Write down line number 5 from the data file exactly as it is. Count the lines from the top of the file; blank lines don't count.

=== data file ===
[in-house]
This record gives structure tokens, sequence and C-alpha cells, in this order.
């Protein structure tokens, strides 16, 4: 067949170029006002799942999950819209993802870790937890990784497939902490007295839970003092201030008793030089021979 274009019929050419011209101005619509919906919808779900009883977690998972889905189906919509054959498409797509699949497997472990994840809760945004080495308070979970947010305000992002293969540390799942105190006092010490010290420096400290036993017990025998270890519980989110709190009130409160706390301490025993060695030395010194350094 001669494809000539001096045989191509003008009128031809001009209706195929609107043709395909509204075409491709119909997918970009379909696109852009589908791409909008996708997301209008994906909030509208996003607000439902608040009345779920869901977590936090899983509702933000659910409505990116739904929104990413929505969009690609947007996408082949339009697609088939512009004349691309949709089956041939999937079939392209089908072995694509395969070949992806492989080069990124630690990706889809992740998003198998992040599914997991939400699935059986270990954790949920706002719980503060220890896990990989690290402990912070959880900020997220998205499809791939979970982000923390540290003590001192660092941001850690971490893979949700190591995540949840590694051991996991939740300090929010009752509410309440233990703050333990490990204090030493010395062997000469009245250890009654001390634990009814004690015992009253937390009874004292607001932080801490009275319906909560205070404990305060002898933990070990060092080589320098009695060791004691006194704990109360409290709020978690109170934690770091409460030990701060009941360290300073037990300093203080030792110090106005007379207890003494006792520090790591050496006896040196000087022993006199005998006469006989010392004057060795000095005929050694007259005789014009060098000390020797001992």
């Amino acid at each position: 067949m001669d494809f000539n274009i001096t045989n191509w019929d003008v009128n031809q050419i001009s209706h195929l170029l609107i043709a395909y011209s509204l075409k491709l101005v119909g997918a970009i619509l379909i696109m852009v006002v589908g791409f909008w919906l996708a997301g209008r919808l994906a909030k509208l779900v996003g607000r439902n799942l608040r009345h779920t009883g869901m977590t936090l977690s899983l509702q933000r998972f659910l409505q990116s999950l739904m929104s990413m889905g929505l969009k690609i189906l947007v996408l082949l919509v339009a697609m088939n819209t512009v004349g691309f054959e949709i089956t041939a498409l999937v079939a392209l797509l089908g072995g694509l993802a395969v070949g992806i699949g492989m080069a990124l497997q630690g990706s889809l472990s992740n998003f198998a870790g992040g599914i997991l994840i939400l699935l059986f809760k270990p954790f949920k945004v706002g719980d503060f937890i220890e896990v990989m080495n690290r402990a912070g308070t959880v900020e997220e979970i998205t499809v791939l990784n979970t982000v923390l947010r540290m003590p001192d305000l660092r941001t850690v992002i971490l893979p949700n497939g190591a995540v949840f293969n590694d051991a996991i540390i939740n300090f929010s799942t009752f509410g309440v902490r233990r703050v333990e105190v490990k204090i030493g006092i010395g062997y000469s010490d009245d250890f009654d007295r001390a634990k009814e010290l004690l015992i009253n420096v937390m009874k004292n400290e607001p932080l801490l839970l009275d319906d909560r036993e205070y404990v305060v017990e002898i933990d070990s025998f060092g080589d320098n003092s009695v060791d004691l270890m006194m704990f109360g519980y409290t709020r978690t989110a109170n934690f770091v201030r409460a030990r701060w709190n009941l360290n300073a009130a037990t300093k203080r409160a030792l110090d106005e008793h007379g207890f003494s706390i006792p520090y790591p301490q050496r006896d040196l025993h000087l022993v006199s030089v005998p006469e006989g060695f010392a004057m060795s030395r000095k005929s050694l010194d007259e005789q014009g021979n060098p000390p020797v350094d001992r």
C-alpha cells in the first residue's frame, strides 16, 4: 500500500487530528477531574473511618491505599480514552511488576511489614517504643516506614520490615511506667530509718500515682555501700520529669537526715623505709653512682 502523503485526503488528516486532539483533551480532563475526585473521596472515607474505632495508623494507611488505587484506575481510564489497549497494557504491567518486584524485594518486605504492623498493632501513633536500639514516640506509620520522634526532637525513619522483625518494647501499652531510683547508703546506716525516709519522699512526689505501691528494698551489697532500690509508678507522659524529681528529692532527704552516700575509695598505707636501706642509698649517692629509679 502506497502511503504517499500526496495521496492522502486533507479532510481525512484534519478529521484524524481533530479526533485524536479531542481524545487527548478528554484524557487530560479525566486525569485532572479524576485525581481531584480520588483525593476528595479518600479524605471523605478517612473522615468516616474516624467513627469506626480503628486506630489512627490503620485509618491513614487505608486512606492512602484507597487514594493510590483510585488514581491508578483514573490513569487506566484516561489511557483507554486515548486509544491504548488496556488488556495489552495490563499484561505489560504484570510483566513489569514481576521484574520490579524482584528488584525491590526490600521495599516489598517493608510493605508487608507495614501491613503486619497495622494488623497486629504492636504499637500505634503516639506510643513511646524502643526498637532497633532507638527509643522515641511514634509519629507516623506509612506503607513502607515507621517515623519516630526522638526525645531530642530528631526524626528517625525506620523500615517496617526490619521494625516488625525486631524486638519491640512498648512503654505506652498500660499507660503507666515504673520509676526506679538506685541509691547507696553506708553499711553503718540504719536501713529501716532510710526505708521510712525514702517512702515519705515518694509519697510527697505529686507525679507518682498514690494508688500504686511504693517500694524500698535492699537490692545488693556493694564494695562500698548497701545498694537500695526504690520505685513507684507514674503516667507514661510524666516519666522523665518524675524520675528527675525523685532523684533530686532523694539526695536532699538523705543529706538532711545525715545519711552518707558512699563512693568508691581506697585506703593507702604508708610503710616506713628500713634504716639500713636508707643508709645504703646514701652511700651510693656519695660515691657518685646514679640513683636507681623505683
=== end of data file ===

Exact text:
C-alpha cells in the first residue's frame, strides 16, 4: 500500500487530528477531574473511618491505599480514552511488576511489614517504643516506614520490615511506667530509718500515682555501700520529669537526715623505709653512682 502523503485526503488528516486532539483533551480532563475526585473521596472515607474505632495508623494507611488505587484506575481510564489497549497494557504491567518486584524485594518486605504492623498493632501513633536500639514516640506509620520522634526532637525513619522483625518494647501499652531510683547508703546506716525516709519522699512526689505501691528494698551489697532500690509508678507522659524529681528529692532527704552516700575509695598505707636501706642509698649517692629509679 502506497502511503504517499500526496495521496492522502486533507479532510481525512484534519478529521484524524481533530479526533485524536479531542481524545487527548478528554484524557487530560479525566486525569485532572479524576485525581481531584480520588483525593476528595479518600479524605471523605478517612473522615468516616474516624467513627469506626480503628486506630489512627490503620485509618491513614487505608486512606492512602484507597487514594493510590483510585488514581491508578483514573490513569487506566484516561489511557483507554486515548486509544491504548488496556488488556495489552495490563499484561505489560504484570510483566513489569514481576521484574520490579524482584528488584525491590526490600521495599516489598517493608510493605508487608507495614501491613503486619497495622494488623497486629504492636504499637500505634503516639506510643513511646524502643526498637532497633532507638527509643522515641511514634509519629507516623506509612506503607513502607515507621517515623519516630526522638526525645531530642530528631526524626528517625525506620523500615517496617526490619521494625516488625525486631524486638519491640512498648512503654505506652498500660499507660503507666515504673520509676526506679538506685541509691547507696553506708553499711553503718540504719536501713529501716532510710526505708521510712525514702517512702515519705515518694509519697510527697505529686507525679507518682498514690494508688500504686511504693517500694524500698535492699537490692545488693556493694564494695562500698548497701545498694537500695526504690520505685513507684507514674503516667507514661510524666516519666522523665518524675524520675528527675525523685532523684533530686532523694539526695536532699538523705543529706538532711545525715545519711552518707558512699563512693568508691581506697585506703593507702604508708610503710616506713628500713634504716639500713636508707643508709645504703646514701652511700651510693656519695660515691657518685646514679640513683636507681623505683